The tiny forest lake in the middle of the park is the most popular destination. You can walk from the car park to the lake and then either turn around OR walk around the entire lake depending on time and stamina (although it isn't a hard walk and it is signposted). The intro page shows the planks you walk on for parts of the route. If you are lucky enough to come here when no other people are there, you can almost imagine the elves and trolls on a misty morning and you certainly have the feeling elks will appear at any moment.
Walking is the only way to see the park. From the car park there is a path by the main entrance, which takes you to the lake and then around it if you care to go on. The paths are clearly marked but still very much forest paths, which means you will have to keep your eyes out for rocks, root systems and such here and there.
Sorry, but unless you are hiking along the Sevedeleden walking trail or biking from the nearby villages, car is the only way to get here. The park is well signposted from the main road between Ydrefors and Rumskulla.
Norra Kvill IS a national park and therefore, it is kept as wild as possible and most trees are left to decay in their natural way. This means that even along the paths, you will sometimes have to walk around a huge tree even though then of course it will have been checked by the foresters and considered safe to tackle. Having said that, the 8 January 2005 saw the greatest storm in a hundred years hit south Sweden. Norra Kvill was not as badly hit as forests further south but there are still traces and if you LEAVE the paths, you will sometimes have to look out for trees trapped in each other which you should avoid. There are also plenty of ice age rock with lose stones off the paths. Fascinating to look at but nothing I would recommend climbing on.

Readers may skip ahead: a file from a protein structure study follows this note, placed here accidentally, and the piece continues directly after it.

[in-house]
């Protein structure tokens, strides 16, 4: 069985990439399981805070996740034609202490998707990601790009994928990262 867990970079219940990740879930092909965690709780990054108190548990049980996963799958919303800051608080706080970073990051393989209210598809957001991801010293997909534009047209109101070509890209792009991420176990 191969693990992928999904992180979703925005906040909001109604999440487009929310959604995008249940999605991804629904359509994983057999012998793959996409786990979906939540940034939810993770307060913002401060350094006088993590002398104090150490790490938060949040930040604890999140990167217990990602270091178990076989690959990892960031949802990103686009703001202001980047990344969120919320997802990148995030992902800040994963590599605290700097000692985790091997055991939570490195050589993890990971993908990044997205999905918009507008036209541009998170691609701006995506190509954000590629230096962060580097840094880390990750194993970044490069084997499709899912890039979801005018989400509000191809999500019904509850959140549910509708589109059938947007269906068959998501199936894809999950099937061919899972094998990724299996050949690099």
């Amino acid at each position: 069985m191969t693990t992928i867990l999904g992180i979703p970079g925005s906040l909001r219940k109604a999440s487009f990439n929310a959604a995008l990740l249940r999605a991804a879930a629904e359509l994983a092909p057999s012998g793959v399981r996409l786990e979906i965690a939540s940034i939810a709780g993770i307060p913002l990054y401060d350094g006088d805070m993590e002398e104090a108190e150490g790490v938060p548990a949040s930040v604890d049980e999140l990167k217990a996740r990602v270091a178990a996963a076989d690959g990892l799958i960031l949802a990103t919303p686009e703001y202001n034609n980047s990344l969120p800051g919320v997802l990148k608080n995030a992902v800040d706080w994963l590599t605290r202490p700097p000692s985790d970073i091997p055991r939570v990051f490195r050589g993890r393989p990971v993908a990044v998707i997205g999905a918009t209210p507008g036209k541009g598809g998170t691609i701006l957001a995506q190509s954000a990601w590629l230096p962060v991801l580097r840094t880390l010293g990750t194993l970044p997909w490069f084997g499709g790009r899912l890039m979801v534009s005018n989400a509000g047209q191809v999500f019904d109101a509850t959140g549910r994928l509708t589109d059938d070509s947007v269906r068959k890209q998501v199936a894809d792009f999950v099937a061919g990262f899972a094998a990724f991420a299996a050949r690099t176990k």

Toiletries and Medical Supplies: There are few shops in the villages around and you will want to stock up on repellent if you plan to walk to the lake. In the rest of the park you won't be that bothered but since they thrive around water, Idgölen sees lots of annoying mosquitoes from June to August.
Favorite thing: The main walk is from the car park to Idgölen lake in the middle of the park. This is something I recommend as you get quite a feel for what the park is about whilst not spending all day in the park if you don't want to. Ideal if you want to see both the flora of the park and get nice photos as well as stretch your (and the childrens') legs after a while in the car. Walking to the lake also means you see the wonderful "lake meadows" with plants I cannot tell you the name of in English.